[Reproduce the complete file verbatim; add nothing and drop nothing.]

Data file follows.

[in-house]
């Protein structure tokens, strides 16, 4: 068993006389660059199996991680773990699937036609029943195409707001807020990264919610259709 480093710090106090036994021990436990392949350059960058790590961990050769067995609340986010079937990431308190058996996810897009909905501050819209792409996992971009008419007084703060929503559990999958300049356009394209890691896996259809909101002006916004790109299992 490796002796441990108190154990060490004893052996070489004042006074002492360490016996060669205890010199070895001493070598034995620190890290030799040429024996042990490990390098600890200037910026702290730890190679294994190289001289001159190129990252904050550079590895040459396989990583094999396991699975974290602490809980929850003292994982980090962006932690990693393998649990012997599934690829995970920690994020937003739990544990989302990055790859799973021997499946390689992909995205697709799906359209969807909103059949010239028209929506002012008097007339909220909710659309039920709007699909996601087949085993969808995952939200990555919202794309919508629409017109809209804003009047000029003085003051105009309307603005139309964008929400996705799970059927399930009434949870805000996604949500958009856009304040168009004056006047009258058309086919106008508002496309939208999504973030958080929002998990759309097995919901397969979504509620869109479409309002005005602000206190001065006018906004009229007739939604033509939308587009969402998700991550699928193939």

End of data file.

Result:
[in-house]
């Protein structure tokens, strides 16, 4: 068993006389660059199996991680773990699937036609029943195409707001807020990264919610259709 480093710090106090036994021990436990392949350059960058790590961990050769067995609340986010079937990431308190058996996810897009909905501050819209792409996992971009008419007084703060929503559990999958300049356009394209890691896996259809909101002006916004790109299992 490796002796441990108190154990060490004893052996070489004042006074002492360490016996060669205890010199070895001493070598034995620190890290030799040429024996042990490990390098600890200037910026702290730890190679294994190289001289001159190129990252904050550079590895040459396989990583094999396991699975974290602490809980929850003292994982980090962006932690990693393998649990012997599934690829995970920690994020937003739990544990989302990055790859799973021997499946390689992909995205697709799906359209969807909103059949010239028209929506002012008097007339909220909710659309039920709007699909996601087949085993969808995952939200990555919202794309919508629409017109809209804003009047000029003085003051105009309307603005139309964008929400996705799970059927399930009434949870805000996604949500958009856009304040168009004056006047009258058309086919106008508002496309939208999504973030958080929002998990759309097995919901397969979504509620869109479409309002005005602000206190001065006018906004009229007739939604033509939308587009969402998700991550699928193939």